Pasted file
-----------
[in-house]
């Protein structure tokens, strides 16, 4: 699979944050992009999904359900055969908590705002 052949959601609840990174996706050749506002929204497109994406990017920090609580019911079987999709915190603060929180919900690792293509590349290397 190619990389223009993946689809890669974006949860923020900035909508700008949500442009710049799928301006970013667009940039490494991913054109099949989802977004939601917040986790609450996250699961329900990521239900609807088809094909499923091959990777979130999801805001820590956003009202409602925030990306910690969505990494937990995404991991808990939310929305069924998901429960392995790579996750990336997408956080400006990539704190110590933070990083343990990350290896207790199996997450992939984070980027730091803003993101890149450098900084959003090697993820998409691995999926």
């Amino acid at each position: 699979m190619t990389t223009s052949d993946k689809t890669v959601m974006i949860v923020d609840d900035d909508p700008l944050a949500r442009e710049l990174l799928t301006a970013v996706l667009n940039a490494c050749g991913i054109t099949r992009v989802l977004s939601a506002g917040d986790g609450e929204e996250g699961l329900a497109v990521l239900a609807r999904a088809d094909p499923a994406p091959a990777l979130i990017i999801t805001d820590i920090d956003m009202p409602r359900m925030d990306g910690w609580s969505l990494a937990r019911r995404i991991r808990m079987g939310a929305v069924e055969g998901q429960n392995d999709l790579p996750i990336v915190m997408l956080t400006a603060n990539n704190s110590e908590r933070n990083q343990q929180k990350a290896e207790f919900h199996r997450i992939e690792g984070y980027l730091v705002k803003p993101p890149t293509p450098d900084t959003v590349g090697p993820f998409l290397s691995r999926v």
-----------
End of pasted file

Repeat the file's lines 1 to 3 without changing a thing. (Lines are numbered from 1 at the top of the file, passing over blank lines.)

[in-house]
């Protein structure tokens, strides 16, 4: 699979944050992009999904359900055969908590705002 052949959601609840990174996706050749506002929204497109994406990017920090609580019911079987999709915190603060929180919900690792293509590349290397 190619990389223009993946689809890669974006949860923020900035909508700008949500442009710049799928301006970013667009940039490494991913054109099949989802977004939601917040986790609450996250699961329900990521239900609807088809094909499923091959990777979130999801805001820590956003009202409602925030990306910690969505990494937990995404991991808990939310929305069924998901429960392995790579996750990336997408956080400006990539704190110590933070990083343990990350290896207790199996997450992939984070980027730091803003993101890149450098900084959003090697993820998409691995999926």
């Amino acid at each position: 699979m190619t990389t223009s052949d993946k689809t890669v959601m974006i949860v923020d609840d900035d909508p700008l944050a949500r442009e710049l990174l799928t301006a970013v996706l667009n940039a490494c050749g991913i054109t099949r992009v989802l977004s939601a506002g917040d986790g609450e929204e996250g699961l329900a497109v990521l239900a609807r999904a088809d094909p499923a994406p091959a990777l979130i990017i999801t805001d820590i920090d956003m009202p409602r359900m925030d990306g910690w609580s969505l990494a937990r019911r995404i991991r808990m079987g939310a929305v069924e055969g998901q429960n392995d999709l790579p996750i990336v915190m997408l956080t400006a603060n990539n704190s110590e908590r933070n990083q343990q929180k990350a290896e207790f919900h199996r997450i992939e690792g984070y980027l730091v705002k803003p993101p890149t293509p450098d900084t959003v590349g090697p993820f998409l290397s691995r999926v």